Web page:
Greetings from Mexico City, darlings, where I am shepherding my little short at the 6th International Jewish Film Festival. It is great to see the audience's reaction, which is very different than in the States. There, people laugh out loud, whereas here they just titter. Mr. Ex-Enchilada thinks it's because sexual innuendo and harrassment are way too common here. Perhaps.
I got a huge kick of showing the short at the Cineteca Nacional; the audience there was very appreciative and engaged. One guy gave me three optional endings, one of which struck me as quintessentially Mexican, as it involved the services of a lady of the night.
Meanwhile, on the other side of town, a woman demanded to know what my short and the other movie showing were about. Go in and find out, lady. Am I the only person who finds it annoying when people expect others to do all the work for them? War and Peace, what's it about?
I was pissed off, as in the second screening on the other side of town, the projectionist screwed up and showed my film with the wrong aspect ratio so everything looked scrunched and ugly. I raised hell but Mexico is the land of excuses (instead of solutions, for instance) and one just capitulates after too many of those. I participated in a very interesting talk with other Mexican Jewish filmmakers that soon turned into a polemic about the misperceptions between Mexicans and Mexican Jews, that had little to do with cinema. Such are the vagaries of living in a country that, tolerant and generous as it is, is not a melting pot. This is endlessly interesting and fodder for a lenghtier post.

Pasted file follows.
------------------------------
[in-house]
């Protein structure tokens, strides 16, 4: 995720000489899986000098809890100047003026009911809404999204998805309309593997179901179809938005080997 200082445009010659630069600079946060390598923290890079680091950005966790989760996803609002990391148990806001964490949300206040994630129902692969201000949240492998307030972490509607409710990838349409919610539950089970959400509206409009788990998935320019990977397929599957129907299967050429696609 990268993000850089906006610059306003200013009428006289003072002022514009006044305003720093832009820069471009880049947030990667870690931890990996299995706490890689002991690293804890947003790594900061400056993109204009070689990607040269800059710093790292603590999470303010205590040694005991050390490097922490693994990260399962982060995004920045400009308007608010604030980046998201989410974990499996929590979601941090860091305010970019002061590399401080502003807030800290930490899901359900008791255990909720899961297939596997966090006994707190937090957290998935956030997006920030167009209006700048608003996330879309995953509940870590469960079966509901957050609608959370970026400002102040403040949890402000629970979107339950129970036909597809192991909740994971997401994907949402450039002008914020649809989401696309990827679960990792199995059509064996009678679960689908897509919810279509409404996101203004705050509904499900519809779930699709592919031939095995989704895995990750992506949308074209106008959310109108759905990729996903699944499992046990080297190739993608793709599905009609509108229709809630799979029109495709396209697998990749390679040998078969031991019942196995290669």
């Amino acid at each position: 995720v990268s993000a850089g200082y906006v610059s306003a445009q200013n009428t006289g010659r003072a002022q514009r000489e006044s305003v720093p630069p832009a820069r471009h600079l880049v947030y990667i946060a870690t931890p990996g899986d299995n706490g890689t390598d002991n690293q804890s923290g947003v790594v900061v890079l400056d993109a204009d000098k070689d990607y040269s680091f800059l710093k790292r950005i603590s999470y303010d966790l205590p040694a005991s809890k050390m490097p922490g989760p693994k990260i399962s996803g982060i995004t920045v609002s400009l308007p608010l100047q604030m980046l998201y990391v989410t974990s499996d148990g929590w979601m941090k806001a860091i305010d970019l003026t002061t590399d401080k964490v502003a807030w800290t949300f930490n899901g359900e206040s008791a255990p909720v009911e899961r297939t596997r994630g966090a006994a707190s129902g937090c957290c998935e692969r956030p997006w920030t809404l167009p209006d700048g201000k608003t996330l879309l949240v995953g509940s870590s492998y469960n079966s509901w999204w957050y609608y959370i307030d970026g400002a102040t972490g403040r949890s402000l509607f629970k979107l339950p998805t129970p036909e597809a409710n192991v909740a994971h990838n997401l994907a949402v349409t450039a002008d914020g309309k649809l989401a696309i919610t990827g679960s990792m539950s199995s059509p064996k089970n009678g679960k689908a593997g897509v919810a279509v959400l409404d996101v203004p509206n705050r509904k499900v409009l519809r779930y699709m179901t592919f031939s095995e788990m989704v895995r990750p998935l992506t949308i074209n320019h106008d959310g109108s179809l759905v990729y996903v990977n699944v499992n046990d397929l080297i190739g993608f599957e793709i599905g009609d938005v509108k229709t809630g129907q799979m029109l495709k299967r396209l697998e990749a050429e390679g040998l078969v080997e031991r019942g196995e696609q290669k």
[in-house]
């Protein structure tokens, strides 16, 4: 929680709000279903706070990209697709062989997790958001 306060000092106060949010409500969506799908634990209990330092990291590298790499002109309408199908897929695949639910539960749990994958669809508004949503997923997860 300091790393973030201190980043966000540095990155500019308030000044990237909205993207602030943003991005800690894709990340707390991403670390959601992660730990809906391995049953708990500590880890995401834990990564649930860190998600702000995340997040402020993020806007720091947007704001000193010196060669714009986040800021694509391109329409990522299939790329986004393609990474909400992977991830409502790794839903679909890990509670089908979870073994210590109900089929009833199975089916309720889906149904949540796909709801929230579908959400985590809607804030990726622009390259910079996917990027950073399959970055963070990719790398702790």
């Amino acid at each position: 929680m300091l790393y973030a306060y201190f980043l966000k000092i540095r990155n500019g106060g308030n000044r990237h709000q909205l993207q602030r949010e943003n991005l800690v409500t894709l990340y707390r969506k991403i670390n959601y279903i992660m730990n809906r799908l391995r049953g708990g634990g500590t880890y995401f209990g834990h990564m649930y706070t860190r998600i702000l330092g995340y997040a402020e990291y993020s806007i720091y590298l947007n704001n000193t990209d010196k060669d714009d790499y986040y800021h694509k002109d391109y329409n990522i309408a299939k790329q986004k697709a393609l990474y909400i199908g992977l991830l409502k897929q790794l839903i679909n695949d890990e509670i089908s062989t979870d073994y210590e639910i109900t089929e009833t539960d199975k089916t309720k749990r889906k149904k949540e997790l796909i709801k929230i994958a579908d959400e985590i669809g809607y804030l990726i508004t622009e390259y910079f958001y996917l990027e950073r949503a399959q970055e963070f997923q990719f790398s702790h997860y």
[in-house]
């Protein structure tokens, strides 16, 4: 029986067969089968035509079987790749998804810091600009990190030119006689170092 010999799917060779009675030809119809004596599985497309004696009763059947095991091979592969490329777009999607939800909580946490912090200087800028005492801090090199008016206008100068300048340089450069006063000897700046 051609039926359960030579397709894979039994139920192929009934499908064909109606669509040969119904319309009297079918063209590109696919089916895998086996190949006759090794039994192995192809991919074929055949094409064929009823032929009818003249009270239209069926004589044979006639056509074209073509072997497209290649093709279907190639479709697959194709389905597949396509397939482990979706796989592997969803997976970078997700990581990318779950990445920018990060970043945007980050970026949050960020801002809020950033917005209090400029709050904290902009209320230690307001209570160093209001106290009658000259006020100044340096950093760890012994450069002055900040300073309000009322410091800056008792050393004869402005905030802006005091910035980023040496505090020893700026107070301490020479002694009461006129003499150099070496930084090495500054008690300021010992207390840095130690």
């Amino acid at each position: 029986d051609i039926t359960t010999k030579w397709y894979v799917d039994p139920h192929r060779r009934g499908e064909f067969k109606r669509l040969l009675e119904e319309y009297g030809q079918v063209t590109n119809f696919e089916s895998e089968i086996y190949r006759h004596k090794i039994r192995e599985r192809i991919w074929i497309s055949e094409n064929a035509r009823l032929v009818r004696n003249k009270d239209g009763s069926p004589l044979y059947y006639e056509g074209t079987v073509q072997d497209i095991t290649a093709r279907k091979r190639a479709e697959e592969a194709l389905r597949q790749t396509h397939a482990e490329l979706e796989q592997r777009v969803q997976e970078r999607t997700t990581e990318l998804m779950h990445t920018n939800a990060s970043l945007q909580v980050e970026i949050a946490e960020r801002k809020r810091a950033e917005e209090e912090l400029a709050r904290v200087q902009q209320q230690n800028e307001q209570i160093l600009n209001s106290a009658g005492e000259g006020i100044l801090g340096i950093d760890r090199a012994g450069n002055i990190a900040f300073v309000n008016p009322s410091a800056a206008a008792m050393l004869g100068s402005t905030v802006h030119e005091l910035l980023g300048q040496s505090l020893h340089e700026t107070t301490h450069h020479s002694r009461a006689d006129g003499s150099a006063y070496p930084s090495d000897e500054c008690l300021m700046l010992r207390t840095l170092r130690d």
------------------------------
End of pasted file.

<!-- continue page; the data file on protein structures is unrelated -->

In the meantime, I'm trying to organize my eating strategies so I can cram the most Mexican food in without going overboard (good luck to me).
All I know is I can't wait til Wednesday when I'm eating my tacos de carnitas right across from where the short is screening. Nana, buche and cuerito, here I come.